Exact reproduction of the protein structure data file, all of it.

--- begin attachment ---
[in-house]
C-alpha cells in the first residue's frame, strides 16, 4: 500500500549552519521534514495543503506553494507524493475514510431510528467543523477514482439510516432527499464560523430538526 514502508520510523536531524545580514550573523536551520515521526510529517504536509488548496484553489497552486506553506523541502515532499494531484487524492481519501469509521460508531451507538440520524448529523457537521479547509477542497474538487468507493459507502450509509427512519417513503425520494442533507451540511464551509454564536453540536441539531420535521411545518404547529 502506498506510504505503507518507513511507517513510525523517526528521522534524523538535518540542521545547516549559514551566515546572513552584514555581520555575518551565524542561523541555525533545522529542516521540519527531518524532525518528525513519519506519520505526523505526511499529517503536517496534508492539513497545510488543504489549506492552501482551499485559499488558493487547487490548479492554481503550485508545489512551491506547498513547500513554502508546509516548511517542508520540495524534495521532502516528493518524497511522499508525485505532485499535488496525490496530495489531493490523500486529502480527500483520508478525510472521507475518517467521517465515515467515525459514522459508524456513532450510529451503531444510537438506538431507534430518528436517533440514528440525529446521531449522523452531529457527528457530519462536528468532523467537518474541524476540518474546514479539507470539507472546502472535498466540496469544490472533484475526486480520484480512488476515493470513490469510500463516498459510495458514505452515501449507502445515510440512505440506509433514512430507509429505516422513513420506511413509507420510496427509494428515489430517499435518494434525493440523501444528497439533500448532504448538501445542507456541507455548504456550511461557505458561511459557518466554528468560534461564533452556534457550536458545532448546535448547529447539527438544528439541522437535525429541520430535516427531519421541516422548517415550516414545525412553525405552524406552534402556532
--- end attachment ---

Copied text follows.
[in-house]
C-alpha cells in the first residue's frame, strides 16, 4: 500500500549552519521534514495543503506553494507524493475514510431510528467543523477514482439510516432527499464560523430538526 514502508520510523536531524545580514550573523536551520515521526510529517504536509488548496484553489497552486506553506523541502515532499494531484487524492481519501469509521460508531451507538440520524448529523457537521479547509477542497474538487468507493459507502450509509427512519417513503425520494442533507451540511464551509454564536453540536441539531420535521411545518404547529 502506498506510504505503507518507513511507517513510525523517526528521522534524523538535518540542521545547516549559514551566515546572513552584514555581520555575518551565524542561523541555525533545522529542516521540519527531518524532525518528525513519519506519520505526523505526511499529517503536517496534508492539513497545510488543504489549506492552501482551499485559499488558493487547487490548479492554481503550485508545489512551491506547498513547500513554502508546509516548511517542508520540495524534495521532502516528493518524497511522499508525485505532485499535488496525490496530495489531493490523500486529502480527500483520508478525510472521507475518517467521517465515515467515525459514522459508524456513532450510529451503531444510537438506538431507534430518528436517533440514528440525529446521531449522523452531529457527528457530519462536528468532523467537518474541524476540518474546514479539507470539507472546502472535498466540496469544490472533484475526486480520484480512488476515493470513490469510500463516498459510495458514505452515501449507502445515510440512505440506509433514512430507509429505516422513513420506511413509507420510496427509494428515489430517499435518494434525493440523501444528497439533500448532504448538501445542507456541507455548504456550511461557505458561511459557518466554528468560534461564533452556534457550536458545532448546535448547529447539527438544528439541522437535525429541520430535516427531519421541516422548517415550516414545525412553525405552524406552534402556532